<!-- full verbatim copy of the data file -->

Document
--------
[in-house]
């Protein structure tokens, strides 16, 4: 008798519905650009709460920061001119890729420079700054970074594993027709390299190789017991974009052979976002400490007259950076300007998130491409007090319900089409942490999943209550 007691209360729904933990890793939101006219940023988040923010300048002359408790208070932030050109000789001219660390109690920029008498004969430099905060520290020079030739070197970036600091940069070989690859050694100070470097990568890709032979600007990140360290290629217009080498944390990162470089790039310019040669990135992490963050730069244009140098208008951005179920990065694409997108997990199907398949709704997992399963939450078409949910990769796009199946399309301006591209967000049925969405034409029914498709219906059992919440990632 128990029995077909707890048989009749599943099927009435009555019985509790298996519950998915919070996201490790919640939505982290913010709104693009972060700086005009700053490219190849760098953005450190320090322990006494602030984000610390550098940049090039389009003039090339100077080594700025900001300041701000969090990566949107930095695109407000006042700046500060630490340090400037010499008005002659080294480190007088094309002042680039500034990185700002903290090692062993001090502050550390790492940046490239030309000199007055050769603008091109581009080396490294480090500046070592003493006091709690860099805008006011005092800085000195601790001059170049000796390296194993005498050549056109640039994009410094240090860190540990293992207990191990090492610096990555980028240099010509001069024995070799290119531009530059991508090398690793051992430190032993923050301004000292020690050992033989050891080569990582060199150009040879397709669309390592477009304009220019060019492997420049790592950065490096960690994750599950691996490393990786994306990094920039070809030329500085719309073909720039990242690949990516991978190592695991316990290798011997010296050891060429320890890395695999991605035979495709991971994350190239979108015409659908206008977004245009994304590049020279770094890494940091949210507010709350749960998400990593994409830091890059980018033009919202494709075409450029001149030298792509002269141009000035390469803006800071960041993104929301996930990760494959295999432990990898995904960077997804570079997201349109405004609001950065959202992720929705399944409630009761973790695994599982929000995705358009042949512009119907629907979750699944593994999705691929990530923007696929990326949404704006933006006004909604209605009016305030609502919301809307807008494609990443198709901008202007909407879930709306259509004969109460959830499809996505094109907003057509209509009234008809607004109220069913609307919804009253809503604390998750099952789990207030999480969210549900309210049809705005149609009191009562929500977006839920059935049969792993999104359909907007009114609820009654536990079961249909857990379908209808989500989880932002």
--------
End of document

[in-house]
């Protein structure tokens, strides 16, 4: 008798519905650009709460920061001119890729420079700054970074594993027709390299190789017991974009052979976002400490007259950076300007998130491409007090319900089409942490999943209550 007691209360729904933990890793939101006219940023988040923010300048002359408790208070932030050109000789001219660390109690920029008498004969430099905060520290020079030739070197970036600091940069070989690859050694100070470097990568890709032979600007990140360290290629217009080498944390990162470089790039310019040669990135992490963050730069244009140098208008951005179920990065694409997108997990199907398949709704997992399963939450078409949910990769796009199946399309301006591209967000049925969405034409029914498709219906059992919440990632 128990029995077909707890048989009749599943099927009435009555019985509790298996519950998915919070996201490790919640939505982290913010709104693009972060700086005009700053490219190849760098953005450190320090322990006494602030984000610390550098940049090039389009003039090339100077080594700025900001300041701000969090990566949107930095695109407000006042700046500060630490340090400037010499008005002659080294480190007088094309002042680039500034990185700002903290090692062993001090502050550390790492940046490239030309000199007055050769603008091109581009080396490294480090500046070592003493006091709690860099805008006011005092800085000195601790001059170049000796390296194993005498050549056109640039994009410094240090860190540990293992207990191990090492610096990555980028240099010509001069024995070799290119531009530059991508090398690793051992430190032993923050301004000292020690050992033989050891080569990582060199150009040879397709669309390592477009304009220019060019492997420049790592950065490096960690994750599950691996490393990786994306990094920039070809030329500085719309073909720039990242690949990516991978190592695991316990290798011997010296050891060429320890890395695999991605035979495709991971994350190239979108015409659908206008977004245009994304590049020279770094890494940091949210507010709350749960998400990593994409830091890059980018033009919202494709075409450029001149030298792509002269141009000035390469803006800071960041993104929301996930990760494959295999432990990898995904960077997804570079997201349109405004609001950065959202992720929705399944409630009761973790695994599982929000995705358009042949512009119907629907979750699944593994999705691929990530923007696929990326949404704006933006006004909604209605009016305030609502919301809307807008494609990443198709901008202007909407879930709306259509004969109460959830499809996505094109907003057509209509009234008809607004109220069913609307919804009253809503604390998750099952789990207030999480969210549900309210049809705005149609009191009562929500977006839920059935049969792993999104359909907007009114609820009654536990079961249909857990379908209808989500989880932002």